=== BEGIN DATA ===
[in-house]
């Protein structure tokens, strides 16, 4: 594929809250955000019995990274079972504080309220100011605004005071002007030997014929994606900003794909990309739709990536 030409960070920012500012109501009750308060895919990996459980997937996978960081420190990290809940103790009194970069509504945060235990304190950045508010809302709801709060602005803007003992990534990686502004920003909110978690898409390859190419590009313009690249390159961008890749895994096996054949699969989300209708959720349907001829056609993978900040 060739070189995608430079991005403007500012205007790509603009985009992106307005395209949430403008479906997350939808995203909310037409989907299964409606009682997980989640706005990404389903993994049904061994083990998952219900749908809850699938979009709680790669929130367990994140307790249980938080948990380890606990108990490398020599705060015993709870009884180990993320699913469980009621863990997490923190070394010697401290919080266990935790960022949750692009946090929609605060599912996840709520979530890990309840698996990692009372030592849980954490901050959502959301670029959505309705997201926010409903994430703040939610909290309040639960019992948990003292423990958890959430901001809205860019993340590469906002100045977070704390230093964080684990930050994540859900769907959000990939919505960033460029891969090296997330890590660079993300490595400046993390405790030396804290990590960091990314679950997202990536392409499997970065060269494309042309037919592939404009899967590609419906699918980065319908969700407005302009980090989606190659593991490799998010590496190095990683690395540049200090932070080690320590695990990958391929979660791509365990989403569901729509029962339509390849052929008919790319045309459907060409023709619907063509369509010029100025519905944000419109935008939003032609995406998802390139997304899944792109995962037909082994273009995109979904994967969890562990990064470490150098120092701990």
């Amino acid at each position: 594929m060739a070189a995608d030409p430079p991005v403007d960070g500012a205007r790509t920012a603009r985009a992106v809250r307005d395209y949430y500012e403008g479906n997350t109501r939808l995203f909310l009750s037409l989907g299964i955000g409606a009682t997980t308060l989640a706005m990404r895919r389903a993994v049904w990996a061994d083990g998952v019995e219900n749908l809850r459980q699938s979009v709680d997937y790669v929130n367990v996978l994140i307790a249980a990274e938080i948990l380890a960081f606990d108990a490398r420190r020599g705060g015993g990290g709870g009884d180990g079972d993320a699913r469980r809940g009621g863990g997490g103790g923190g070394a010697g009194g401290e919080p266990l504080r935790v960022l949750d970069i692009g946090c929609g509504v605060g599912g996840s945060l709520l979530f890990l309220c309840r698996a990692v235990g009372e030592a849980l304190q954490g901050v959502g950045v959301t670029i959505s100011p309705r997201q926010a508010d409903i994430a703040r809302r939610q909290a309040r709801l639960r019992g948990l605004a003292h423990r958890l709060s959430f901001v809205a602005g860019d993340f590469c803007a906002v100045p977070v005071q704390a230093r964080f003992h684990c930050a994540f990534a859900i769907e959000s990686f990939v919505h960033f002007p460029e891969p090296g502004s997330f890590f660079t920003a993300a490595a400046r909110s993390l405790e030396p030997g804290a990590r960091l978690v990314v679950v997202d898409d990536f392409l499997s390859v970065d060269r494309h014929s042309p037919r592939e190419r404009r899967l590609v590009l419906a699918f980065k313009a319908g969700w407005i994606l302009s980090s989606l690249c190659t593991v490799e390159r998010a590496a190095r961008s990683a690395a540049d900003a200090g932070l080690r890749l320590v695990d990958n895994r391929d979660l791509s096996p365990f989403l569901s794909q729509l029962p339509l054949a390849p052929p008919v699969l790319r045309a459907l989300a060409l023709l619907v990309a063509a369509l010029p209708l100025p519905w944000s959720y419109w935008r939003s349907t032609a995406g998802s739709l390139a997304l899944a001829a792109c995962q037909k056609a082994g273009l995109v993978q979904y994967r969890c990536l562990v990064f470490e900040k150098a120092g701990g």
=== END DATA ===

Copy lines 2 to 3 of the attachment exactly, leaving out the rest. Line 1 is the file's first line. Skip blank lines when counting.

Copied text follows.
């Protein structure tokens, strides 16, 4: 594929809250955000019995990274079972504080309220100011605004005071002007030997014929994606900003794909990309739709990536 030409960070920012500012109501009750308060895919990996459980997937996978960081420190990290809940103790009194970069509504945060235990304190950045508010809302709801709060602005803007003992990534990686502004920003909110978690898409390859190419590009313009690249390159961008890749895994096996054949699969989300209708959720349907001829056609993978900040 060739070189995608430079991005403007500012205007790509603009985009992106307005395209949430403008479906997350939808995203909310037409989907299964409606009682997980989640706005990404389903993994049904061994083990998952219900749908809850699938979009709680790669929130367990994140307790249980938080948990380890606990108990490398020599705060015993709870009884180990993320699913469980009621863990997490923190070394010697401290919080266990935790960022949750692009946090929609605060599912996840709520979530890990309840698996990692009372030592849980954490901050959502959301670029959505309705997201926010409903994430703040939610909290309040639960019992948990003292423990958890959430901001809205860019993340590469906002100045977070704390230093964080684990930050994540859900769907959000990939919505960033460029891969090296997330890590660079993300490595400046993390405790030396804290990590960091990314679950997202990536392409499997970065060269494309042309037919592939404009899967590609419906699918980065319908969700407005302009980090989606190659593991490799998010590496190095990683690395540049200090932070080690320590695990990958391929979660791509365990989403569901729509029962339509390849052929008919790319045309459907060409023709619907063509369509010029100025519905944000419109935008939003032609995406998802390139997304899944792109995962037909082994273009995109979904994967969890562990990064470490150098120092701990």
């Amino acid at each position: 594929m060739a070189a995608d030409p430079p991005v403007d960070g500012a205007r790509t920012a603009r985009a992106v809250r307005d395209y949430y500012e403008g479906n997350t109501r939808l995203f909310l009750s037409l989907g299964i955000g409606a009682t997980t308060l989640a706005m990404r895919r389903a993994v049904w990996a061994d083990g998952v019995e219900n749908l809850r459980q699938s979009v709680d997937y790669v929130n367990v996978l994140i307790a249980a990274e938080i948990l380890a960081f606990d108990a490398r420190r020599g705060g015993g990290g709870g009884d180990g079972d993320a699913r469980r809940g009621g863990g997490g103790g923190g070394a010697g009194g401290e919080p266990l504080r935790v960022l949750d970069i692009g946090c929609g509504v605060g599912g996840s945060l709520l979530f890990l309220c309840r698996a990692v235990g009372e030592a849980l304190q954490g901050v959502g950045v959301t670029i959505s100011p309705r997201q926010a508010d409903i994430a703040r809302r939610q909290a309040r709801l639960r019992g948990l605004a003292h423990r958890l709060s959430f901001v809205a602005g860019d993340f590469c803007a906002v100045p977070v005071q704390a230093r964080f003992h684990c930050a994540f990534a859900i769907e959000s990686f990939v919505h960033f002007p460029e891969p090296g502004s997330f890590f660079t920003a993300a490595a400046r909110s993390l405790e030396p030997g804290a990590r960091l978690v990314v679950v997202d898409d990536f392409l499997s390859v970065d060269r494309h014929s042309p037919r592939e190419r404009r899967l590609v590009l419906a699918f980065k313009a319908g969700w407005i994606l302009s980090s989606l690249c190659t593991v490799e390159r998010a590496a190095r961008s990683a690395a540049d900003a200090g932070l080690r890749l320590v695990d990958n895994r391929d979660l791509s096996p365990f989403l569901s794909q729509l029962p339509l054949a390849p052929p008919v699969l790319r045309a459907l989300a060409l023709l619907v990309a063509a369509l010029p209708l100025p519905w944000s959720y419109w935008r939003s349907t032609a995406g998802s739709l390139a997304l899944a001829a792109c995962q037909k056609a082994g273009l995109v993978q979904y994967r969890c990536l562990v990064f470490e900040k150098a120092g701990g």